What inspired me to create what I think of as the Twitter Haystack image, though, was what she said about @howardrheingold and anxiety:  [he] wakes up in the morning worried that a co-pilot has fallen asleep at the wheel or that the delicate social machinery we've stitched together is going to fall apart." Mimi then goes on to say that in her opinion, "We may not be too big to fail, but [she] would like to believe that we are too diverse to fail and distributed to fail."

My image is meant to reinforce that idea - we are too happily enmeshed to fail.  Just like my summer #clmooc that never ended, this construct has a life of its own.  We are all needles in haystacks that managed to find each other.  The massiveness of a MOOC is not just about numbers, but about depth and intricacy.

Thanks, all. Nice haystack.
attribution for picture:

Wednesday, September 24, 2014

This is about you....

This is about you.

You are 14.

You came here to the U.S. from the Ivory Coast because there was a civil war.

You told me about weapons hidden in Banco National Park by your house.  Seeing people shot.  Seeing people die.

You told me about not being in school for a year because of the war.

You told me about a cloud descending on your village.  And a weeping statue which could end the war. 

You told me about why there was a war - there is a President, and someone else who thinks he should be ruling, so they were killing people who were against them.  

You showed me magical protection amulets that local fighters wore.

You showed me your favorite foods. Foufou. Alloco. Kedjenou. Cacao.  We talked about cooking.

You told me your father and mother spoke two different traditional languages, as well as French and English.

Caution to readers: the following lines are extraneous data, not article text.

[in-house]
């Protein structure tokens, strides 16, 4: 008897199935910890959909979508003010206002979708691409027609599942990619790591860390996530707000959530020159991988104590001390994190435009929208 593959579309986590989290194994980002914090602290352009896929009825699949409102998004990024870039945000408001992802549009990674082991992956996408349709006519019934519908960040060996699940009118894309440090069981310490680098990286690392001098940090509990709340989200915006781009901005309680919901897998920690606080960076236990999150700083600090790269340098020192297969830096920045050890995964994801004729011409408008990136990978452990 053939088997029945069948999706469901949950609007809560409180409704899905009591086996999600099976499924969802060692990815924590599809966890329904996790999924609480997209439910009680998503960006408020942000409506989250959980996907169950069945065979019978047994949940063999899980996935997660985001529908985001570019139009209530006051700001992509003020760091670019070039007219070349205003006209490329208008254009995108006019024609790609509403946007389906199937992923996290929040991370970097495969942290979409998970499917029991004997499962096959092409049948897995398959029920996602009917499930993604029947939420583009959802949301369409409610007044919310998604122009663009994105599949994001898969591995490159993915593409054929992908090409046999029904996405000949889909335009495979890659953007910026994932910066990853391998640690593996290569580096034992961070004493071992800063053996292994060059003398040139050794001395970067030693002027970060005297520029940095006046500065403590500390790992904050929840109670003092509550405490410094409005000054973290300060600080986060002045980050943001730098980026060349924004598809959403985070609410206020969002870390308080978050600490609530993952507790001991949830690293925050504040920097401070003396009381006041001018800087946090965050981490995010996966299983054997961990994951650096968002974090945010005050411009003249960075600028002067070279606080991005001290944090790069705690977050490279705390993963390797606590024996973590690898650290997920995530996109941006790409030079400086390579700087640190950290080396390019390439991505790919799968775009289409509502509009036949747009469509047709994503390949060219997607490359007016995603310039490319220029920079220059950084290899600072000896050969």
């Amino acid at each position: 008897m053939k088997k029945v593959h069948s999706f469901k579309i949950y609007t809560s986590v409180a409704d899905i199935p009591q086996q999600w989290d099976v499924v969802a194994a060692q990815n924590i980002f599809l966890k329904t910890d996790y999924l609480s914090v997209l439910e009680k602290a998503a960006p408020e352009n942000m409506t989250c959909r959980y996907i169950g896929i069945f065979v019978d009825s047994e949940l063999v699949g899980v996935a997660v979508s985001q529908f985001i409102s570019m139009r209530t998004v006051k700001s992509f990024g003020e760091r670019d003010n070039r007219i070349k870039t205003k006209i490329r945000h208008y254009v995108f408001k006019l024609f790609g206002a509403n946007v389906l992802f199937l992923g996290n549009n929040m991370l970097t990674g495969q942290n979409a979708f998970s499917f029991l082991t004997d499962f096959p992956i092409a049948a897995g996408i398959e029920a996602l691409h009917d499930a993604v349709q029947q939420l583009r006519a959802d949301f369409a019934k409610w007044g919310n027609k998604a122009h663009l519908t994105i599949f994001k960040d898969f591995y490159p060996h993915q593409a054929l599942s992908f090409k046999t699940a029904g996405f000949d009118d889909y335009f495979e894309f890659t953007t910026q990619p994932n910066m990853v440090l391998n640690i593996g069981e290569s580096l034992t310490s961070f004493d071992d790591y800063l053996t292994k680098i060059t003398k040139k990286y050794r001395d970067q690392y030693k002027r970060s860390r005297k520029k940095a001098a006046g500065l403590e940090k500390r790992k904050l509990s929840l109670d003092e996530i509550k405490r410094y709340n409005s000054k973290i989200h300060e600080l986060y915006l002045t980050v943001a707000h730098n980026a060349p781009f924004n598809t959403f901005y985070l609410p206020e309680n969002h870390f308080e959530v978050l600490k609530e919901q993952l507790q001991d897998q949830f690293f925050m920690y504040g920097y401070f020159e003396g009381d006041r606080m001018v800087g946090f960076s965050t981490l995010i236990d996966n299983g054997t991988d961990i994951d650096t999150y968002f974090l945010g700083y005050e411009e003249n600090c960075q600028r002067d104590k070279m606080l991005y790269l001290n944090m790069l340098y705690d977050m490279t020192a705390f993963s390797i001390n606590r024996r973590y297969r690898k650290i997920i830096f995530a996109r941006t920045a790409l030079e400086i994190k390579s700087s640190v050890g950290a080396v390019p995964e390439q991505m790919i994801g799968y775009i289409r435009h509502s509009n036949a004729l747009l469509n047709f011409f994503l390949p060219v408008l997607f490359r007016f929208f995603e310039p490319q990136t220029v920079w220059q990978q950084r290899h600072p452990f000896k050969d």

Now you are in the U.S. 
At an alternative school. 
You are struggling to understand how to interact with your peers.  They make fun of your accent.  You try to fit in, often in ways that disrupt.

Today you finished a project.  I told you that a lady from Egypt had created the project.  Other students in your class balked at the programming language involved, but you jumped right in.

You were fascinated that I could be in a class with a lady from Egypt.  I explained (as best I could) online connections and classes. After looking at her project, you said, "Me and dis lady, we have a lot in common!"

"Dis lady" was Professor Maha Bali, who then wrote you an email, in spite of her own busy life with work and family. I can't wait to share it with you Friday!

You've never talked to anyone at my school for more than 5 minutes.  Today you talked nonstop for 40.

Thank you, Maha. You helped someone half a world away.

If this is Connected Learning, let's keep it up.

I learned I have so much to learn. 
That is all.
child in front of French troops, Ivory Coast